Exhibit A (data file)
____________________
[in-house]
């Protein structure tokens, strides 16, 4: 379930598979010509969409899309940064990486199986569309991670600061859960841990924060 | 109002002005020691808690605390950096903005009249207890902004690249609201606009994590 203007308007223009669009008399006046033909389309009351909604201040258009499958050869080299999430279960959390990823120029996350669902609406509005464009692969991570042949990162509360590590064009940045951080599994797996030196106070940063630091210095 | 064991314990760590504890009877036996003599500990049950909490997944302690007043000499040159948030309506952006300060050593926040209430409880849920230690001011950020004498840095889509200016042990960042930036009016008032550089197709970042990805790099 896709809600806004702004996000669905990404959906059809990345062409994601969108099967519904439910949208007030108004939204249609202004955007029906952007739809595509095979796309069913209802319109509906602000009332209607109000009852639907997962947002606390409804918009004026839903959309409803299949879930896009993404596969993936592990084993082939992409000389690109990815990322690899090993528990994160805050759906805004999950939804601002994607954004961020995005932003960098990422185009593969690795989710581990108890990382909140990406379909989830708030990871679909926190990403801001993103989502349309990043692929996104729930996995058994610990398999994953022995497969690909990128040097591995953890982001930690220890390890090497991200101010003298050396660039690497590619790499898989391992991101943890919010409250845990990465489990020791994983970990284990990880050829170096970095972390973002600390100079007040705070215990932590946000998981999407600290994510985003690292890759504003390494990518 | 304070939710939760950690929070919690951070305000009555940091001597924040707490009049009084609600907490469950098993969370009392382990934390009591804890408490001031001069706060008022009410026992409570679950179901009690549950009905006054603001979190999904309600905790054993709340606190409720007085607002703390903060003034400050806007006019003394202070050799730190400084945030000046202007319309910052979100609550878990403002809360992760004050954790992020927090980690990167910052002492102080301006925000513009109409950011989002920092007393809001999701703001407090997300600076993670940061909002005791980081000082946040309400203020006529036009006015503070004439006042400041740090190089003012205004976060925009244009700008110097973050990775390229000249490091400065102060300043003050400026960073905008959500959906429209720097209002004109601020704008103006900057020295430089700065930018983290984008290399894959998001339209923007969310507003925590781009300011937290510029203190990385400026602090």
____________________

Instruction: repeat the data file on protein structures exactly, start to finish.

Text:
[in-house]
């Protein structure tokens, strides 16, 4: 379930598979010509969409899309940064990486199986569309991670600061859960841990924060 | 109002002005020691808690605390950096903005009249207890902004690249609201606009994590 203007308007223009669009008399006046033909389309009351909604201040258009499958050869080299999430279960959390990823120029996350669902609406509005464009692969991570042949990162509360590590064009940045951080599994797996030196106070940063630091210095 | 064991314990760590504890009877036996003599500990049950909490997944302690007043000499040159948030309506952006300060050593926040209430409880849920230690001011950020004498840095889509200016042990960042930036009016008032550089197709970042990805790099 896709809600806004702004996000669905990404959906059809990345062409994601969108099967519904439910949208007030108004939204249609202004955007029906952007739809595509095979796309069913209802319109509906602000009332209607109000009852639907997962947002606390409804918009004026839903959309409803299949879930896009993404596969993936592990084993082939992409000389690109990815990322690899090993528990994160805050759906805004999950939804601002994607954004961020995005932003960098990422185009593969690795989710581990108890990382909140990406379909989830708030990871679909926190990403801001993103989502349309990043692929996104729930996995058994610990398999994953022995497969690909990128040097591995953890982001930690220890390890090497991200101010003298050396660039690497590619790499898989391992991101943890919010409250845990990465489990020791994983970990284990990880050829170096970095972390973002600390100079007040705070215990932590946000998981999407600290994510985003690292890759504003390494990518 | 304070939710939760950690929070919690951070305000009555940091001597924040707490009049009084609600907490469950098993969370009392382990934390009591804890408490001031001069706060008022009410026992409570679950179901009690549950009905006054603001979190999904309600905790054993709340606190409720007085607002703390903060003034400050806007006019003394202070050799730190400084945030000046202007319309910052979100609550878990403002809360992760004050954790992020927090980690990167910052002492102080301006925000513009109409950011989002920092007393809001999701703001407090997300600076993670940061909002005791980081000082946040309400203020006529036009006015503070004439006042400041740090190089003012205004976060925009244009700008110097973050990775390229000249490091400065102060300043003050400026960073905008959500959906429209720097209002004109601020704008103006900057020295430089700065930018983290984008290399894959998001339209923007969310507003925590781009300011937290510029203190990385400026602090």